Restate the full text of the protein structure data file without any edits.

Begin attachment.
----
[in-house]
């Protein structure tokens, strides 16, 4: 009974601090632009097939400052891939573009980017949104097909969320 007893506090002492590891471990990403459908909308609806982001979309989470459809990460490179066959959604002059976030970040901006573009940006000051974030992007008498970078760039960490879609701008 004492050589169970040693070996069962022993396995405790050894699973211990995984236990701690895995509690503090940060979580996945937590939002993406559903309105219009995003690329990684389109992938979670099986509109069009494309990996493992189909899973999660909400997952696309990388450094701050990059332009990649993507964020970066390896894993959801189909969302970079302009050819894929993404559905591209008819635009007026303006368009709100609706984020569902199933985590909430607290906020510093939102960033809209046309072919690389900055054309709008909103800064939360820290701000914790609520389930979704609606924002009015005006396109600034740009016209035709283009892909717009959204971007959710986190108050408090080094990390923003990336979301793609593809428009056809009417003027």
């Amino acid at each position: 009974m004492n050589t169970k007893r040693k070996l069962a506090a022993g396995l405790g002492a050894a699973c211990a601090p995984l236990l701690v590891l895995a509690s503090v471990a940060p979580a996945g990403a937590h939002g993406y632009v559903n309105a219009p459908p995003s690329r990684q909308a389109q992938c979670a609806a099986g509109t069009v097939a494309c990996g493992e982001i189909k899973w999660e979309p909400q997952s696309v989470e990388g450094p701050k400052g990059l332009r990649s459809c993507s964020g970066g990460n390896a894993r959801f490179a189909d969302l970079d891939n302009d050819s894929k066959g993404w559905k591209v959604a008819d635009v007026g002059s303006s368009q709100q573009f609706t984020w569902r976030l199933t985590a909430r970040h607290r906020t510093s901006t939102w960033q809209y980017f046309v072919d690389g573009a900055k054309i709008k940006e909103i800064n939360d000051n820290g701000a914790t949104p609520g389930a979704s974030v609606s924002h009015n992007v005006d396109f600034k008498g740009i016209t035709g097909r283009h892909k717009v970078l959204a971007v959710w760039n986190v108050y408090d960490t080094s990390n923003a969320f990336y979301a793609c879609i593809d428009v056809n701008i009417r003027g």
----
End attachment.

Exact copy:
[in-house]
């Protein structure tokens, strides 16, 4: 009974601090632009097939400052891939573009980017949104097909969320 007893506090002492590891471990990403459908909308609806982001979309989470459809990460490179066959959604002059976030970040901006573009940006000051974030992007008498970078760039960490879609701008 004492050589169970040693070996069962022993396995405790050894699973211990995984236990701690895995509690503090940060979580996945937590939002993406559903309105219009995003690329990684389109992938979670099986509109069009494309990996493992189909899973999660909400997952696309990388450094701050990059332009990649993507964020970066390896894993959801189909969302970079302009050819894929993404559905591209008819635009007026303006368009709100609706984020569902199933985590909430607290906020510093939102960033809209046309072919690389900055054309709008909103800064939360820290701000914790609520389930979704609606924002009015005006396109600034740009016209035709283009892909717009959204971007959710986190108050408090080094990390923003990336979301793609593809428009056809009417003027």
């Amino acid at each position: 009974m004492n050589t169970k007893r040693k070996l069962a506090a022993g396995l405790g002492a050894a699973c211990a601090p995984l236990l701690v590891l895995a509690s503090v471990a940060p979580a996945g990403a937590h939002g993406y632009v559903n309105a219009p459908p995003s690329r990684q909308a389109q992938c979670a609806a099986g509109t069009v097939a494309c990996g493992e982001i189909k899973w999660e979309p909400q997952s696309v989470e990388g450094p701050k400052g990059l332009r990649s459809c993507s964020g970066g990460n390896a894993r959801f490179a189909d969302l970079d891939n302009d050819s894929k066959g993404w559905k591209v959604a008819d635009v007026g002059s303006s368009q709100q573009f609706t984020w569902r976030l199933t985590a909430r970040h607290r906020t510093s901006t939102w960033q809209y980017f046309v072919d690389g573009a900055k054309i709008k940006e909103i800064n939360d000051n820290g701000a914790t949104p609520g389930a979704s974030v609606s924002h009015n992007v005006d396109f600034k008498g740009i016209t035709g097909r283009h892909k717009v970078l959204a971007v959710w760039n986190v108050y408090d960490t080094s990390n923003a969320f990336y979301a793609c879609i593809d428009v056809n701008i009417r003027g």